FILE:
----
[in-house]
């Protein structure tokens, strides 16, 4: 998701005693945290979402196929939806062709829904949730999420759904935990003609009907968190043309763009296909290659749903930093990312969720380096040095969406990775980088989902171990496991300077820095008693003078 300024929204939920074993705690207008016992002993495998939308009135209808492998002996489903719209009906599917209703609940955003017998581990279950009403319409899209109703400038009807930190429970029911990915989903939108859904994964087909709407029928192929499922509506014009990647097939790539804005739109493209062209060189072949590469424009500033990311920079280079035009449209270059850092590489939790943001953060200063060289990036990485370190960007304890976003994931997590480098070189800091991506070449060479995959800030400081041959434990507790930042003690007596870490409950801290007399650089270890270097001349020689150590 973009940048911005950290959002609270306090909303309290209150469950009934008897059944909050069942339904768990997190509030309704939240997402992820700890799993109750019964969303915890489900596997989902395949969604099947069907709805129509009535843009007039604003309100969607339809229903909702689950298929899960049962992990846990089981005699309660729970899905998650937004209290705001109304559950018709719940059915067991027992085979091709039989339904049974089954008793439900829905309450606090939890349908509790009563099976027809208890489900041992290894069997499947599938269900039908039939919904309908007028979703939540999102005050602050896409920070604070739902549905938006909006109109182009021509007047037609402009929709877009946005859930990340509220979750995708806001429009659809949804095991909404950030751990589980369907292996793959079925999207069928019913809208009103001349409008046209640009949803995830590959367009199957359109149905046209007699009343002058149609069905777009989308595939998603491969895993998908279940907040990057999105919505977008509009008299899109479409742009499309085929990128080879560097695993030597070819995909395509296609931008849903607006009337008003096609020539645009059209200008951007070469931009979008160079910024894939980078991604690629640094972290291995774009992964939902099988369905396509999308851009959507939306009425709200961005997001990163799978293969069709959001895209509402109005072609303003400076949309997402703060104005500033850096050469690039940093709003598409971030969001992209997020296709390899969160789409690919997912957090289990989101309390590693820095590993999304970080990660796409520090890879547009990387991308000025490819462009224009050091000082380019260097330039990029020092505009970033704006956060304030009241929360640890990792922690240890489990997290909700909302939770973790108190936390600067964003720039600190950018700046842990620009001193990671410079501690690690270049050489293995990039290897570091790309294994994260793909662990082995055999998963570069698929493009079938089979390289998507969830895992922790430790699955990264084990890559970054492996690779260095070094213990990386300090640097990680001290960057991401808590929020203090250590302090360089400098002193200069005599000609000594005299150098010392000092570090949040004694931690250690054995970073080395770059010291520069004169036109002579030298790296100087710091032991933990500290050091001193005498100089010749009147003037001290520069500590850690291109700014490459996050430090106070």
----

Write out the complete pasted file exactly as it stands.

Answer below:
[in-house]
């Protein structure tokens, strides 16, 4: 998701005693945290979402196929939806062709829904949730999420759904935990003609009907968190043309763009296909290659749903930093990312969720380096040095969406990775980088989902171990496991300077820095008693003078 300024929204939920074993705690207008016992002993495998939308009135209808492998002996489903719209009906599917209703609940955003017998581990279950009403319409899209109703400038009807930190429970029911990915989903939108859904994964087909709407029928192929499922509506014009990647097939790539804005739109493209062209060189072949590469424009500033990311920079280079035009449209270059850092590489939790943001953060200063060289990036990485370190960007304890976003994931997590480098070189800091991506070449060479995959800030400081041959434990507790930042003690007596870490409950801290007399650089270890270097001349020689150590 973009940048911005950290959002609270306090909303309290209150469950009934008897059944909050069942339904768990997190509030309704939240997402992820700890799993109750019964969303915890489900596997989902395949969604099947069907709805129509009535843009007039604003309100969607339809229903909702689950298929899960049962992990846990089981005699309660729970899905998650937004209290705001109304559950018709719940059915067991027992085979091709039989339904049974089954008793439900829905309450606090939890349908509790009563099976027809208890489900041992290894069997499947599938269900039908039939919904309908007028979703939540999102005050602050896409920070604070739902549905938006909006109109182009021509007047037609402009929709877009946005859930990340509220979750995708806001429009659809949804095991909404950030751990589980369907292996793959079925999207069928019913809208009103001349409008046209640009949803995830590959367009199957359109149905046209007699009343002058149609069905777009989308595939998603491969895993998908279940907040990057999105919505977008509009008299899109479409742009499309085929990128080879560097695993030597070819995909395509296609931008849903607006009337008003096609020539645009059209200008951007070469931009979008160079910024894939980078991604690629640094972290291995774009992964939902099988369905396509999308851009959507939306009425709200961005997001990163799978293969069709959001895209509402109005072609303003400076949309997402703060104005500033850096050469690039940093709003598409971030969001992209997020296709390899969160789409690919997912957090289990989101309390590693820095590993999304970080990660796409520090890879547009990387991308000025490819462009224009050091000082380019260097330039990029020092505009970033704006956060304030009241929360640890990792922690240890489990997290909700909302939770973790108190936390600067964003720039600190950018700046842990620009001193990671410079501690690690270049050489293995990039290897570091790309294994994260793909662990082995055999998963570069698929493009079938089979390289998507969830895992922790430790699955990264084990890559970054492996690779260095070094213990990386300090640097990680001290960057991401808590929020203090250590302090360089400098002193200069005599000609000594005299150098010392000092570090949040004694931690250690054995970073080395770059010291520069004169036109002579030298790296100087710091032991933990500290050091001193005498100089010749009147003037001290520069500590850690291109700014490459996050430090106070």